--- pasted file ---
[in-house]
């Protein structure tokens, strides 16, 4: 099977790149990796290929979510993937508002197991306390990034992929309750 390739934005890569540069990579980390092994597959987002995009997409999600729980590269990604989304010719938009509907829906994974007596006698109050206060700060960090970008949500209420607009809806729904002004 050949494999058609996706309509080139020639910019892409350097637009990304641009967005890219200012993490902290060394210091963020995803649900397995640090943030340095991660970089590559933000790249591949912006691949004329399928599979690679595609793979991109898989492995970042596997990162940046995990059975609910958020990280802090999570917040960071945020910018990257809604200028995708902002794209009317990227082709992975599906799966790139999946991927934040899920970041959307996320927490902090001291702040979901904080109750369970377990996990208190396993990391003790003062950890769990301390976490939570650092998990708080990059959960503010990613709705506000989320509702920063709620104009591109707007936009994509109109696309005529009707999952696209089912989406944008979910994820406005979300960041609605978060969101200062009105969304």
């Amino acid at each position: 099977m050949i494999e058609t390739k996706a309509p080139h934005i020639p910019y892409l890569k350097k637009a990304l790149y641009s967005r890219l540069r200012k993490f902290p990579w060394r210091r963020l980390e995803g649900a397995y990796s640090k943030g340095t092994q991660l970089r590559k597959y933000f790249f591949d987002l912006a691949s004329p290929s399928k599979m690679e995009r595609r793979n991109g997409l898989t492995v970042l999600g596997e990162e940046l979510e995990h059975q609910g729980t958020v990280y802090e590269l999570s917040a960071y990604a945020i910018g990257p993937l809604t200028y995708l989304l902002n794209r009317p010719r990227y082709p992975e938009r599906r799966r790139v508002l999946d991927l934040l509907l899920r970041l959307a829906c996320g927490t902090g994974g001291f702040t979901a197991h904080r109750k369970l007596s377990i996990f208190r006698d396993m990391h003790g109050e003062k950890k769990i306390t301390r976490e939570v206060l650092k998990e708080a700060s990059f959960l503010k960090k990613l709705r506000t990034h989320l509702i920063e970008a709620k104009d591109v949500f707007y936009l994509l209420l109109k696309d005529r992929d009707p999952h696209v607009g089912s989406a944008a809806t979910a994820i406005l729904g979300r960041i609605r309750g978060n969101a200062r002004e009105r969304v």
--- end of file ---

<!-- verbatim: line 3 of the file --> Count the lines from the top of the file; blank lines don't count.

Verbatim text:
């Amino acid at each position: 099977m050949i494999e058609t390739k996706a309509p080139h934005i020639p910019y892409l890569k350097k637009a990304l790149y641009s967005r890219l540069r200012k993490f902290p990579w060394r210091r963020l980390e995803g649900a397995y990796s640090k943030g340095t092994q991660l970089r590559k597959y933000f790249f591949d987002l912006a691949s004329p290929s399928k599979m690679e995009r595609r793979n991109g997409l898989t492995v970042l999600g596997e990162e940046l979510e995990h059975q609910g729980t958020v990280y802090e590269l999570s917040a960071y990604a945020i910018g990257p993937l809604t200028y995708l989304l902002n794209r009317p010719r990227y082709p992975e938009r599906r799966r790139v508002l999946d991927l934040l509907l899920r970041l959307a829906c996320g927490t902090g994974g001291f702040t979901a197991h904080r109750k369970l007596s377990i996990f208190r006698d396993m990391h003790g109050e003062k950890k769990i306390t301390r976490e939570v206060l650092k998990e708080a700060s990059f959960l503010k960090k990613l709705r506000t990034h989320l509702i920063e970008a709620k104009d591109v949500f707007y936009l994509l209420l109109k696309d005529r992929d009707p999952h696209v607009g089912s989406a944008a809806t979910a994820i406005l729904g979300r960041i609605r309750g978060n969101a200062r002004e009105r969304v």